An interactive simulation that allows the user to adjust mountain snowfall and temperature to see the glacier grow and shrink in response.

The Greenland 2014: Follow the Water video is about Greenland's ice sheet, accompanied by computer models of the same, to show how the ice is melting, where the meltwater is going, and what it is doing both on the surface and beneath the ice.

This web page from the National Snow and Ice Data Center contains two related visualizations and supporting information about them.

This video reviews how increasing temperatures in the Arctic are affecting the path of the jet stream, the severity of storms, and the length of individual weather events (rain, storms, drought).

This video, from the US Department of Energy, shows the basics of how a PV panel converts light radiated from the sun into usable power, whether on the electric grid or off, and without emissions or the use of fossil fuels.

This video segment features subsistence fishing and harvesting in the Northwestern US. The segment was adapted from a student video produced at Northwest Indian College in Bellingham, Washington.

This activity from the Department of Energy provides background information about solar ovens and instructions on building a simple model solar cooker.

An interactive simulation that allows the user to adjust mountain snowfall and temperature to see the glacier grow and shrink in response.

This simulation was created by a student for students based on the Gaia Theory using the simulation of Daisyworld. Students will learn the concept of albedo and be able to discuss implications of changes in the system.

This visualization focuses on public acceptance of climate science. The set of interactive maps illustrates public opinion on a variety of climate beliefs, risk perceptions, and policy support. The data is from the Yale Project on Climate Communication.

This animation depicts real-time wind speed and direction at selected heights above Earth's surface, ocean surface currents, and ocean surface temperatures and anomalies.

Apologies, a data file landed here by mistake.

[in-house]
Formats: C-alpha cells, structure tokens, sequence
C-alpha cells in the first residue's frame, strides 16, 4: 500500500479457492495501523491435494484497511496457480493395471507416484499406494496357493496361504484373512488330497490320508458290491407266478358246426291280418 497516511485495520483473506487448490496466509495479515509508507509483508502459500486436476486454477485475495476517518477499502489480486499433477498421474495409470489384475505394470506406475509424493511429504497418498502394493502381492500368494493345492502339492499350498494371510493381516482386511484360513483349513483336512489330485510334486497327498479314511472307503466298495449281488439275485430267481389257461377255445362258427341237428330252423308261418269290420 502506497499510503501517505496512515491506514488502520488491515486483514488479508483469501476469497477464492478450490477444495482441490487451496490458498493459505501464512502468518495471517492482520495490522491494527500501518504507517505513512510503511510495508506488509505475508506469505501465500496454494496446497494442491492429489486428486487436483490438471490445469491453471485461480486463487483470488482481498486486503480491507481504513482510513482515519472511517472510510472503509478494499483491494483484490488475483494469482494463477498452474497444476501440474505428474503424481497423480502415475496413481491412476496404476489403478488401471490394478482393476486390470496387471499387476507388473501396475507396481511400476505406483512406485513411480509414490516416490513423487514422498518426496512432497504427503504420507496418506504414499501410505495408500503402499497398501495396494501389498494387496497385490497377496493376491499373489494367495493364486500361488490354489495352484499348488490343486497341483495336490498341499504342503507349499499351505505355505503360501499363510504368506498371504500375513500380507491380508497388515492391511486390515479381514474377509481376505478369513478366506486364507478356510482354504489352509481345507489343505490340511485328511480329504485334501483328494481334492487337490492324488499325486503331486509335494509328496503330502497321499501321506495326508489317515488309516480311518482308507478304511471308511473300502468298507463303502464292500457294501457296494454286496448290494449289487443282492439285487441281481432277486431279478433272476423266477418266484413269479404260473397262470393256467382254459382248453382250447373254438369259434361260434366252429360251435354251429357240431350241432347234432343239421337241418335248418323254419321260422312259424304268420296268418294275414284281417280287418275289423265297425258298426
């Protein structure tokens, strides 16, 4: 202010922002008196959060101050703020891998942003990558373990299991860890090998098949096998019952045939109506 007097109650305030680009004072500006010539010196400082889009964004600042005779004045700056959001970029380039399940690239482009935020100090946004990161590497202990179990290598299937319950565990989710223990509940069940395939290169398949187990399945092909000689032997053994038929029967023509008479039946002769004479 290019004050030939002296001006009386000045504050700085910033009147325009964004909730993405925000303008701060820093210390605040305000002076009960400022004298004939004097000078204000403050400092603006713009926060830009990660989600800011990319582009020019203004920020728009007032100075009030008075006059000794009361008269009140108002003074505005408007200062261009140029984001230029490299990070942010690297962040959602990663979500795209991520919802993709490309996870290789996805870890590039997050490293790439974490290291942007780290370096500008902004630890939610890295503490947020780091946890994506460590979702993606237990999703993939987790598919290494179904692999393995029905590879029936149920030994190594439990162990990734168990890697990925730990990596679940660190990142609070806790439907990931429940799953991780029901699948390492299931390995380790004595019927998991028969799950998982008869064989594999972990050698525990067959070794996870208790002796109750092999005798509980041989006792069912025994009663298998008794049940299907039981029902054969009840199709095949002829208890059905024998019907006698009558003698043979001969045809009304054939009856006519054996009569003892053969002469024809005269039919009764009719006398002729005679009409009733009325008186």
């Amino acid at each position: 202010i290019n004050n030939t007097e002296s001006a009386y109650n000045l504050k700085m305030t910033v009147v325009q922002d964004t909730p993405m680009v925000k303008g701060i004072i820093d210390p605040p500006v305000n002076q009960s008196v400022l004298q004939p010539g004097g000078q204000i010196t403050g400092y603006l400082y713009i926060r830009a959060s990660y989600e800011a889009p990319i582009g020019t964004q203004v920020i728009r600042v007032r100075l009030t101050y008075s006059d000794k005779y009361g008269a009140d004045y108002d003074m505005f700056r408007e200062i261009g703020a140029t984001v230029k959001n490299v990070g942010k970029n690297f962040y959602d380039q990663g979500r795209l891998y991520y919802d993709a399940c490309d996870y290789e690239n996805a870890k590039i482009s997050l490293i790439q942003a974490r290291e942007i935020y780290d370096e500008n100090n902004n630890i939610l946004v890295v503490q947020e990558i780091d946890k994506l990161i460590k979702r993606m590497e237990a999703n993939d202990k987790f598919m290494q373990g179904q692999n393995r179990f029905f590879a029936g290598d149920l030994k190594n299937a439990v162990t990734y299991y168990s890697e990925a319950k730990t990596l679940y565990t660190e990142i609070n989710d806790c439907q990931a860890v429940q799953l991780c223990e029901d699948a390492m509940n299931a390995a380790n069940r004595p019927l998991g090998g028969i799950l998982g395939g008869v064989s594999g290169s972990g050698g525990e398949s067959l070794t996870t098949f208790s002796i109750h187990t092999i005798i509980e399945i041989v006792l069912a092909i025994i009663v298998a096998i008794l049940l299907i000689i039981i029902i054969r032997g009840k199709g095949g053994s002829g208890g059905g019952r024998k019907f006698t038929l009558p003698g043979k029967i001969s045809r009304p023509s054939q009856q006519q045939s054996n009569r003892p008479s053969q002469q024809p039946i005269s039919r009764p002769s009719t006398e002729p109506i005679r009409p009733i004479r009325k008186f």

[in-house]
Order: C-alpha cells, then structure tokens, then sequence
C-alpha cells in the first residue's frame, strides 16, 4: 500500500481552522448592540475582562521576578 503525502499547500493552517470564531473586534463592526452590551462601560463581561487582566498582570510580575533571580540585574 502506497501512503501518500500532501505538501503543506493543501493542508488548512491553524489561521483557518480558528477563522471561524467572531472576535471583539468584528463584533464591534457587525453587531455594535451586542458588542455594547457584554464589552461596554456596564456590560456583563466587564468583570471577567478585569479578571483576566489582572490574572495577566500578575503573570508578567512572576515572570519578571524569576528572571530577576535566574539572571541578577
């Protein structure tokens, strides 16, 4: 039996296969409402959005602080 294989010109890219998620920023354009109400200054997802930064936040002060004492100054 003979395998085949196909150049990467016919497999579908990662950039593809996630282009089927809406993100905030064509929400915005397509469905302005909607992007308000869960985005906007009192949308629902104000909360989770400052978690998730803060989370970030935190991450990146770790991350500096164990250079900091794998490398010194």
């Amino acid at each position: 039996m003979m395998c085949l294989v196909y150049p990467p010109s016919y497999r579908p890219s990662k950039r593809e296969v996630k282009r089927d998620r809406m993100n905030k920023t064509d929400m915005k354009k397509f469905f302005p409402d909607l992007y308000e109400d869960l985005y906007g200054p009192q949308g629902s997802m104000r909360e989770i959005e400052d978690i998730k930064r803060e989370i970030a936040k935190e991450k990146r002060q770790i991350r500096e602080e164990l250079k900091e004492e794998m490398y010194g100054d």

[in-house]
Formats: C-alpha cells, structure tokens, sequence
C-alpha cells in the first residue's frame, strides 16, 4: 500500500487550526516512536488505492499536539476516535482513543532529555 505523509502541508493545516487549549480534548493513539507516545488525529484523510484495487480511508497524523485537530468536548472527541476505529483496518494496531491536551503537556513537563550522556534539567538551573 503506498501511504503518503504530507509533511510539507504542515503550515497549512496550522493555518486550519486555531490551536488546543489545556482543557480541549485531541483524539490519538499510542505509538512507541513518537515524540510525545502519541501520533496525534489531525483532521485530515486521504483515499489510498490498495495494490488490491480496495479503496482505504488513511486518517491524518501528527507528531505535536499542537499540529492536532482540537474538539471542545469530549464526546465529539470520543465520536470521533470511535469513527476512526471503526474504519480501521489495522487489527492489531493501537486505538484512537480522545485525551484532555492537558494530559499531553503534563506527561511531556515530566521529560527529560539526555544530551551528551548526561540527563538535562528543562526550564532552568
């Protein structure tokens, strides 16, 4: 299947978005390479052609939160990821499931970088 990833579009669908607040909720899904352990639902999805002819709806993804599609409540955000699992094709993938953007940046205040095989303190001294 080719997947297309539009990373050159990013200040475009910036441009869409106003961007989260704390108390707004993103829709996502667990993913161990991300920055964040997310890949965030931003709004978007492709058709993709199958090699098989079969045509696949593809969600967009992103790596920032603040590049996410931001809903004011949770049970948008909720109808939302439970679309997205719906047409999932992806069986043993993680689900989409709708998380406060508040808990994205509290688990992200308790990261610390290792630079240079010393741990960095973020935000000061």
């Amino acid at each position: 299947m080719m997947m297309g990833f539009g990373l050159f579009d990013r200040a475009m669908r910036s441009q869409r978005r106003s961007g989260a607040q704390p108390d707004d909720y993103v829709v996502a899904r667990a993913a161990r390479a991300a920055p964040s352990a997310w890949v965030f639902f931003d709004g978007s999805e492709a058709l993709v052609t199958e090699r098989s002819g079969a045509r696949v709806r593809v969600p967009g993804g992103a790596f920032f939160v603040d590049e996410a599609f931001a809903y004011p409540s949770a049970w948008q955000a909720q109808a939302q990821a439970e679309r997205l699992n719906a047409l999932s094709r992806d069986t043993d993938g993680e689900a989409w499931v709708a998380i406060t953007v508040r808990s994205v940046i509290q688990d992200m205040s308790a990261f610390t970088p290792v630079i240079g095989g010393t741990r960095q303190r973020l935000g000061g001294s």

An interactive that illustrates the relationships between the axial tilt of the Earth, latitude, and temperature. Several data sets (including temperature, Sun-Earth distance, daylight hours) can be generated.

This activity from the Department of Energy provides background information about solar ovens and instructions on building a simple model solar cooker.

In this lab activity, students investigate how to prepare a biofuel source for conversion to a combustible product. The activity models how raw materials are refined to process liquid fuels.

In this short but effective demonstration/experiment, students investigate how thermal expansion of water might affect sea level.

This is a hands-on inquiry activity using zip-lock plastic bags that allows students to observe the process of fermentation and the challenge of producing ethanol from cellulosic sources. Students are asked to predict outcomes and check their observations with their predictions.

This hands-on activity introduces students to the process of fermenting different carbohydrate sources into ethanol. Teachers demonstrate yeasts' inability to metabolize certain food sources.

In this activity, students conduct a life cycle assessment of energy used and produced in ethanol production, and a life cycle assessment of carbon dioxide used and produced in ethanol production.